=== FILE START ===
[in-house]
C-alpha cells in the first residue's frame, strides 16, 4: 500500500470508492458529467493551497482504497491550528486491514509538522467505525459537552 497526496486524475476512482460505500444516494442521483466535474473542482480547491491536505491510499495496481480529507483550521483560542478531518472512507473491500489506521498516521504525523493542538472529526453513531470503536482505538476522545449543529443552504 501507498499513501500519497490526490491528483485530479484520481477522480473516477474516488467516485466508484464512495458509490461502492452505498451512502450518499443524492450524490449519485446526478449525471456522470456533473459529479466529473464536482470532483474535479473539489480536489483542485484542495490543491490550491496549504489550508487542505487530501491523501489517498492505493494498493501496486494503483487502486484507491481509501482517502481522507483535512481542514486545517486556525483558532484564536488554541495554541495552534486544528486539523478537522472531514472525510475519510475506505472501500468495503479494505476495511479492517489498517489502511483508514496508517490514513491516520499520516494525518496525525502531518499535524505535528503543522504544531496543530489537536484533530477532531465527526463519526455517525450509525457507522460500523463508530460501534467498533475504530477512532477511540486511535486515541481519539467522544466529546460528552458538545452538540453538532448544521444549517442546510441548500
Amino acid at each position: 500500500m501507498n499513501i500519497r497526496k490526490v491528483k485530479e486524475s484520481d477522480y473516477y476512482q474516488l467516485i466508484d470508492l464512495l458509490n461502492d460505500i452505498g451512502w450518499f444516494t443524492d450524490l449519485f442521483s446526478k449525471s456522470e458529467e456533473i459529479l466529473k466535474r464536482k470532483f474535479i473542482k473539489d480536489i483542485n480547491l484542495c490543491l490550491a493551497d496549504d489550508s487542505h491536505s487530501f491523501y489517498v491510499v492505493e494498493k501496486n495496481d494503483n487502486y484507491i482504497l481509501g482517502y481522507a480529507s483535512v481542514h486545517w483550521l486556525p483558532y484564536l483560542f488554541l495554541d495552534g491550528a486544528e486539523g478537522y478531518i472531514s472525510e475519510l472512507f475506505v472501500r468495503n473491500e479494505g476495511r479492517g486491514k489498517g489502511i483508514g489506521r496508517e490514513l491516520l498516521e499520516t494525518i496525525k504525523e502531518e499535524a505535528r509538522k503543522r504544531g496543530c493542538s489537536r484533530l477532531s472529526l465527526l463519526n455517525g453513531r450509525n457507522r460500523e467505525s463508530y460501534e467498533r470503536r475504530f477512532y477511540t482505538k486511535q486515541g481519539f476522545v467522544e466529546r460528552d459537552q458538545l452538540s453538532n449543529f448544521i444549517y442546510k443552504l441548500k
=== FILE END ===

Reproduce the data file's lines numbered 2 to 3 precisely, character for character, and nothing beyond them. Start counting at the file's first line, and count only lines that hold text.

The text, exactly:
C-alpha cells in the first residue's frame, strides 16, 4: 500500500470508492458529467493551497482504497491550528486491514509538522467505525459537552 497526496486524475476512482460505500444516494442521483466535474473542482480547491491536505491510499495496481480529507483550521483560542478531518472512507473491500489506521498516521504525523493542538472529526453513531470503536482505538476522545449543529443552504 501507498499513501500519497490526490491528483485530479484520481477522480473516477474516488467516485466508484464512495458509490461502492452505498451512502450518499443524492450524490449519485446526478449525471456522470456533473459529479466529473464536482470532483474535479473539489480536489483542485484542495490543491490550491496549504489550508487542505487530501491523501489517498492505493494498493501496486494503483487502486484507491481509501482517502481522507483535512481542514486545517486556525483558532484564536488554541495554541495552534486544528486539523478537522472531514472525510475519510475506505472501500468495503479494505476495511479492517489498517489502511483508514496508517490514513491516520499520516494525518496525525502531518499535524505535528503543522504544531496543530489537536484533530477532531465527526463519526455517525450509525457507522460500523463508530460501534467498533475504530477512532477511540486511535486515541481519539467522544466529546460528552458538545452538540453538532448544521444549517442546510441548500
Amino acid at each position: 500500500m501507498n499513501i500519497r497526496k490526490v491528483k485530479e486524475s484520481d477522480y473516477y476512482q474516488l467516485i466508484d470508492l464512495l458509490n461502492d460505500i452505498g451512502w450518499f444516494t443524492d450524490l449519485f442521483s446526478k449525471s456522470e458529467e456533473i459529479l466529473k466535474r464536482k470532483f474535479i473542482k473539489d480536489i483542485n480547491l484542495c490543491l490550491a493551497d496549504d489550508s487542505h491536505s487530501f491523501y489517498v491510499v492505493e494498493k501496486n495496481d494503483n487502486y484507491i482504497l481509501g482517502y481522507a480529507s483535512v481542514h486545517w483550521l486556525p483558532y484564536l483560542f488554541l495554541d495552534g491550528a486544528e486539523g478537522y478531518i472531514s472525510e475519510l472512507f475506505v472501500r468495503n473491500e479494505g476495511r479492517g486491514k489498517g489502511i483508514g489506521r496508517e490514513l491516520l498516521e499520516t494525518i496525525k504525523e502531518e499535524a505535528r509538522k503543522r504544531g496543530c493542538s489537536r484533530l477532531s472529526l465527526l463519526n455517525g453513531r450509525n457507522r460500523e467505525s463508530y460501534e467498533r470503536r475504530f477512532y477511540t482505538k486511535q486515541g481519539f476522545v467522544e466529546r460528552d459537552q458538545l452538540s453538532n449543529f448544521i444549517y442546510k443552504l441548500k